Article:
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Chilean Peso Falls as Greece Concern Sends Copper to Year’s Low

Chile’s peso fell to a four-month low as prices for copper tumbled on concern Europe’s debt crisis may threaten growth in China.

The peso sank 0.6 percent to 508.45 per U.S. dollar after copper futures fell as much as 2.9 percent to $3.3865 a pound. The currency reached 511.27 earlier, the weakest since Jan. 9. The Chilean peso closely tracks the price of copper, which makes up more than half the country’s exports.

The euro tumbled to its lowest since 2010 as European leaders gathered in Brussels amid concern that Greece will leave the currency union. The World Bank warned that growth in China may slow to 8.2 percent this year from 9.2 percent last year and lower-than-forecast Japanese exports raised concern about demand in the second-largest buyer of Chilean copper.

“Copper, the euro and stocks: there isn’t anything that isn’t falling aggressively,” said Alejandro Araya, a currency trader at Banco Santander Chile in Santiago. “It is worrying the way things are testing and breaking technical support levels. If we are heading back to where we started the year, the only thing that has far to fall is the Chilean peso.”

Central bank data today showed that Chilean exports to China fell 0.6 percent in the first quarter from a year ago while exports to the U.S., the next-biggest destination, rose 14.9 percent. Chinese imports of Chilean copper cathodes, concentrate and ore for refining rose 9.1 percent.

Pension Fund Rules

Proposed new rules on currency hedging for Chilean pension funds announced last week may lead to a $2.3 billion unwinding of hedges, according to Santiago-based economist Cesar Perez at Celfin Capital. While they may lead to short-term demand for dollars, the impact probably will be transitory, Perez wrote in a note to clients today. Nomura Holdings Inc. yesterday estimated the impact would create $1.25 billion in unwinding.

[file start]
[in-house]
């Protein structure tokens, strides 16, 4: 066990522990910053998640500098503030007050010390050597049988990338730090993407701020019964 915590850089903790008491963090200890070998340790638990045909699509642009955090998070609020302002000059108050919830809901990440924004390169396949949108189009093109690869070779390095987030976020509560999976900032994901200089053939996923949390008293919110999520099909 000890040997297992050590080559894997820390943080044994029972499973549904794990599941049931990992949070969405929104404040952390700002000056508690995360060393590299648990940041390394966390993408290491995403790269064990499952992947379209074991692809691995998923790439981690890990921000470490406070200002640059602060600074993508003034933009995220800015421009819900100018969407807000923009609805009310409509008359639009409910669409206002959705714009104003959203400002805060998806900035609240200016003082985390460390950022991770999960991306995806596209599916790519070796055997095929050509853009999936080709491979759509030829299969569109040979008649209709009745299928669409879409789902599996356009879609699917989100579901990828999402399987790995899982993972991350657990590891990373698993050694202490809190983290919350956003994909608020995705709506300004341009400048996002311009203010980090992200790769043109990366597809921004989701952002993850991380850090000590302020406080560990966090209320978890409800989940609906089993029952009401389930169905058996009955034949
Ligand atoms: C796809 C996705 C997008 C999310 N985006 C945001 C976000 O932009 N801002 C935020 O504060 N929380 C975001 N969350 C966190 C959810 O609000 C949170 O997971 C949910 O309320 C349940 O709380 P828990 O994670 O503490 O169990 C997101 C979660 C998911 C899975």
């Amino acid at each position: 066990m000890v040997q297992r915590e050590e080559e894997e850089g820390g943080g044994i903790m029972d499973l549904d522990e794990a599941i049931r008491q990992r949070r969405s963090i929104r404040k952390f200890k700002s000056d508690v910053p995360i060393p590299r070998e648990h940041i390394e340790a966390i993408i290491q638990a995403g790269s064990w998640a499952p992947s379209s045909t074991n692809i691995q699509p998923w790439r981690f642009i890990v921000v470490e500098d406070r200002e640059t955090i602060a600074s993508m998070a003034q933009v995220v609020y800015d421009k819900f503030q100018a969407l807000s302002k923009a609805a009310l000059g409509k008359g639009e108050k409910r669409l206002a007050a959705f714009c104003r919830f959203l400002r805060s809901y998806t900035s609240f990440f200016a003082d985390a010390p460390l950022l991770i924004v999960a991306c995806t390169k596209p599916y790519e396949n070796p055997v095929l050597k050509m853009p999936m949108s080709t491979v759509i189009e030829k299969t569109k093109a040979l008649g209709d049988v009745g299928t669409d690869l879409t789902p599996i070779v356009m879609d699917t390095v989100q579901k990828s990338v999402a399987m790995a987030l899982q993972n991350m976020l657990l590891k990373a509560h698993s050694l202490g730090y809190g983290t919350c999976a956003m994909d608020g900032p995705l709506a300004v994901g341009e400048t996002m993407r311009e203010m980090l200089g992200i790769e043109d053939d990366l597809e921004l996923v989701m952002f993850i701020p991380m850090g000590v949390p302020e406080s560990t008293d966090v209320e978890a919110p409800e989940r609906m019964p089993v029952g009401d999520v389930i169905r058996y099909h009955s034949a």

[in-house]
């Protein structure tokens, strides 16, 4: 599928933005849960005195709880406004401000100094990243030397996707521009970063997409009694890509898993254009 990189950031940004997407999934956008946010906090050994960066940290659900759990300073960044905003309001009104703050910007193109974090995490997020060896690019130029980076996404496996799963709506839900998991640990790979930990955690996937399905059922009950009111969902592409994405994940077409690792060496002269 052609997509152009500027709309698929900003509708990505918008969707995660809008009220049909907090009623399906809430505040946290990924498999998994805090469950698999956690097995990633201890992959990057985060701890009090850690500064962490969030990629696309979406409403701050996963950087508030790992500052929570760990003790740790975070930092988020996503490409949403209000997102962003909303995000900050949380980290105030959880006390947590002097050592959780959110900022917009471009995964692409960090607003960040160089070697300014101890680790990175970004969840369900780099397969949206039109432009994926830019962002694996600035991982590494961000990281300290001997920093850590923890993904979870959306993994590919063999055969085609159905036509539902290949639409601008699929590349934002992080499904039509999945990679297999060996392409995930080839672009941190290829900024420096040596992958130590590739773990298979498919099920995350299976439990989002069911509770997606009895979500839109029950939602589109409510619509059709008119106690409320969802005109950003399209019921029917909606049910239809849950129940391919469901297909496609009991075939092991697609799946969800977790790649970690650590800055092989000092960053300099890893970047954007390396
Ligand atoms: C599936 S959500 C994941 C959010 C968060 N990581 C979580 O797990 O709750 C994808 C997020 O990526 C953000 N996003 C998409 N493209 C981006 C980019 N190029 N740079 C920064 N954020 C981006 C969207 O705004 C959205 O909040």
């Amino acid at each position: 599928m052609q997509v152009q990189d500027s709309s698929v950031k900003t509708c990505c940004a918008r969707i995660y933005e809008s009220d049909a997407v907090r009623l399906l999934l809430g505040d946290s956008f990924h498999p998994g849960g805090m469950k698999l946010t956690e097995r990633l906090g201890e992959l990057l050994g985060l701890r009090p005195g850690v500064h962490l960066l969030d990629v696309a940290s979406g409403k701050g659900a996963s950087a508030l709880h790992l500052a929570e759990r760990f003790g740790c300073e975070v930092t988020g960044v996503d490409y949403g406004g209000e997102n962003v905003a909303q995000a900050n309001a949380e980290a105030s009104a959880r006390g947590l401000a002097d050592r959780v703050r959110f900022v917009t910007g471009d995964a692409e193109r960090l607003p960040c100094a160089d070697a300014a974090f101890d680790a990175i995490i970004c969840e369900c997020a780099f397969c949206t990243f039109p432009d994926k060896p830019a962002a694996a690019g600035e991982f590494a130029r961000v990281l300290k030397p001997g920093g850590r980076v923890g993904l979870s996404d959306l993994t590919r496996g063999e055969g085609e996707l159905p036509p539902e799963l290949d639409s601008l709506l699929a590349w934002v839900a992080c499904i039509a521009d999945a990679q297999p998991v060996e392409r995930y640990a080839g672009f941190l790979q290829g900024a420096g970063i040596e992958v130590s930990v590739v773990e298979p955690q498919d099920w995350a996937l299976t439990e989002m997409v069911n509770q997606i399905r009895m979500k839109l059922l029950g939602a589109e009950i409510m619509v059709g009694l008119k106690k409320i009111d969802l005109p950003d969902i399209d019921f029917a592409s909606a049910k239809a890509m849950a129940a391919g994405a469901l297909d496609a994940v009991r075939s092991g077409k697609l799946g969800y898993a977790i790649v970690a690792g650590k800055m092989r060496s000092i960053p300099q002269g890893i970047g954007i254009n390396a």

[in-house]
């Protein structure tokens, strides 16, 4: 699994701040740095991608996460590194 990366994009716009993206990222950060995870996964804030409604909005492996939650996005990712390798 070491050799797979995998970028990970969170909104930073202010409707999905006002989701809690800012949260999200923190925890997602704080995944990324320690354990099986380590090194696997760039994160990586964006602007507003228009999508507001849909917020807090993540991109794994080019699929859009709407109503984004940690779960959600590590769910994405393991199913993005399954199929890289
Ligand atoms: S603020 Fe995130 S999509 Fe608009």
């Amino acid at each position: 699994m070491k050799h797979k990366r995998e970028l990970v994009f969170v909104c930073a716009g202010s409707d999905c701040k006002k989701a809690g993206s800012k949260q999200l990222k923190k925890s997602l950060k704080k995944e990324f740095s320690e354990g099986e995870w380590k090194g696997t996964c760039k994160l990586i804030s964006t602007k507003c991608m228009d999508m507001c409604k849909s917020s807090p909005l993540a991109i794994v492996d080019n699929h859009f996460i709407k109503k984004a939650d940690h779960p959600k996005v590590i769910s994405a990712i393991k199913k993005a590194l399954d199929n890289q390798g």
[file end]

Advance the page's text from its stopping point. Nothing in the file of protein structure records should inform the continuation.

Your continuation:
The proposed rule changes may in fact strengthen the peso and lead to a $3.8 billion increase in forward purchases of the peso versus the dollar, according to research from New York-based strategist Brendan Hurley at Banco Santander SA and Santiago-based economist Juan Pablo Castro. That would tend to strengthen the peso.

Local investors, mostly pension funds, had a $17.2 billion long peso position in the forwards market on May 18, central bank data published today showed.

“We can’t anticipate changes because they would depend on what part of the current derivatives the pension fund managers classify as hedging or investment, and in that classification there is some degree of freedom for each fund manager,” the pensions supervisor wrote in an e-mailed reply to questions. “However, under the new definition there will be a lower amount than currently that will be considered hedging.”

Interest-Rate Swaps

Offshore investors reduced their short peso position to $8.9 billion from $9.5 billion on May 17.

Interest-rate swaps fell, reversing a two-day rebound, as rates fell worldwide. The two-year swap rate declined seven basis points, or 0.07 percentage points, to 4.8 percent. The five-year swap rate fell eight basis points to 5.01 percent.

Swap rates imply traders expect the central bank to lower the benchmark interest rate from 5 percent within six months whereas a survey published today by the central bank showed that the median forecast of 55 traders and investors is for the rate to remain unchanged for the next 24 months.

‘Local Sentiment’

“Today’s survey is more indicative of local sentiment than external data while the curve reflects the global mood and the unwinding that could be produced by a Greek exit from the euro,” said Sebastian Ide, head of rates trading at Banco de Chile in Santiago. “No one knows how the market will react to a Greek exit, but we could easily see Treasuries falling 20 basis points. The dichotomy between the curve and the survey reflects the premium for that risk.”

The yields on inflation-linked bonds fell faster than the yields on inflation-linked swaps while fixed bond yields decline less than fixed swap yields. The different behavior of bonds and swaps reflects the more international investor base in the swaps market.

The yield on 10-year inflation-linked bonds fell six basis points, compared to a two basis-point decline in the yield on 10-year inflation-linked swaps. The yield on 10-year fixed-rate debt fell five basis points while the 10-year swap rate fell eight basis points. Bond holders thus increased the compensation they require for holding bonds that don’t adjust for inflation, while swap investors reduced it.

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